before I spend the money..they sure aren't cheap are they?..oh well, nothing
    good ever is .

    --

    Mikey
    http://www.mike721.com


    "Howard McCollister" <> wrote in message
    news:3fe097cf$0$45699$...
    >
    > Heads and tripods are tough. There is a huge variety of each. The ball

    head
    > is very versatile and I have found it to be perfect for me after years of
    > using tilt/pan heads.
     
    Mikey, Dec 18, 2003
    #6
  7. Mikey

    Mikey Guest

    Thanks..I think a ball head is what I'm getting, now to find the right
    tripod..I think I want to actually play with a few and not buy online for a
    change, maybe a field trip to B&H is in order, I've never been there but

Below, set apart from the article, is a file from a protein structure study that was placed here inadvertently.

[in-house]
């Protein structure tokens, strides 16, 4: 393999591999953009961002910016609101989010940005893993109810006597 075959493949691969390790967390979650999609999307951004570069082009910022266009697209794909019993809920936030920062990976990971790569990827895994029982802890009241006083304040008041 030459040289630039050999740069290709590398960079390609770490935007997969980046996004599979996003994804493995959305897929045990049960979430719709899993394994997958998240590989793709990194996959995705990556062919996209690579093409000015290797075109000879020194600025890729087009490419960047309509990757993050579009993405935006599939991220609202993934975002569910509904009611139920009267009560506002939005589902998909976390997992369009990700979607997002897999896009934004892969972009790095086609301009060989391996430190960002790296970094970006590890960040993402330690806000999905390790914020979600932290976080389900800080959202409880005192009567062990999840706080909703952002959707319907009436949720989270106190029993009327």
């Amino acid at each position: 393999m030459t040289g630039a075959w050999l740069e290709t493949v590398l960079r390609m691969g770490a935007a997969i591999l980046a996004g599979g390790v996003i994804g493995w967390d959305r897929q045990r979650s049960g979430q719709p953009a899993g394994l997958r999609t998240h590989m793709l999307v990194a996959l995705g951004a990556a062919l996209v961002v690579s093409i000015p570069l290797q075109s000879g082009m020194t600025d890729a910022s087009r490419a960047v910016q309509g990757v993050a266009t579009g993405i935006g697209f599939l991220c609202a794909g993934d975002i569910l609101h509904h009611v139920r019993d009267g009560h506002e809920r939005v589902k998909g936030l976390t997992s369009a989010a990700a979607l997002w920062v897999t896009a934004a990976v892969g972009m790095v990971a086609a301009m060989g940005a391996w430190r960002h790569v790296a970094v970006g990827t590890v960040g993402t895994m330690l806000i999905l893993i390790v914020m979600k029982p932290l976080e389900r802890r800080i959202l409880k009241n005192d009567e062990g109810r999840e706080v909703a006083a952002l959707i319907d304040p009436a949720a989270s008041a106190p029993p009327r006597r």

it's only an hour away, probably worth the trip.

    --

    Mikey
    http://www.mike721.com


    "Faolan" <> wrote in message
    news:...
    > >

    > I do a lot of landscape photography and documentary type photography. As
    > I am often in the hills or lugging kit around I chose the Manfrotto
    > tripod and a 488 RCO ball head. The ball head is also used sometimes for
    > portrait work and both are worth the money. The Tripod is a 190 Pro,
    > this has a spirit level built in and combining the that with the 2
    > Spirit levels in the ball head gives me the option of doing panoramic's
    > (the ball head has also got degrees etched into it).
    > --
    > Nice Wheels. Dirty Deals. And One Mean Mother In A Kilt.
     
    Mikey, Dec 18, 2003
    #7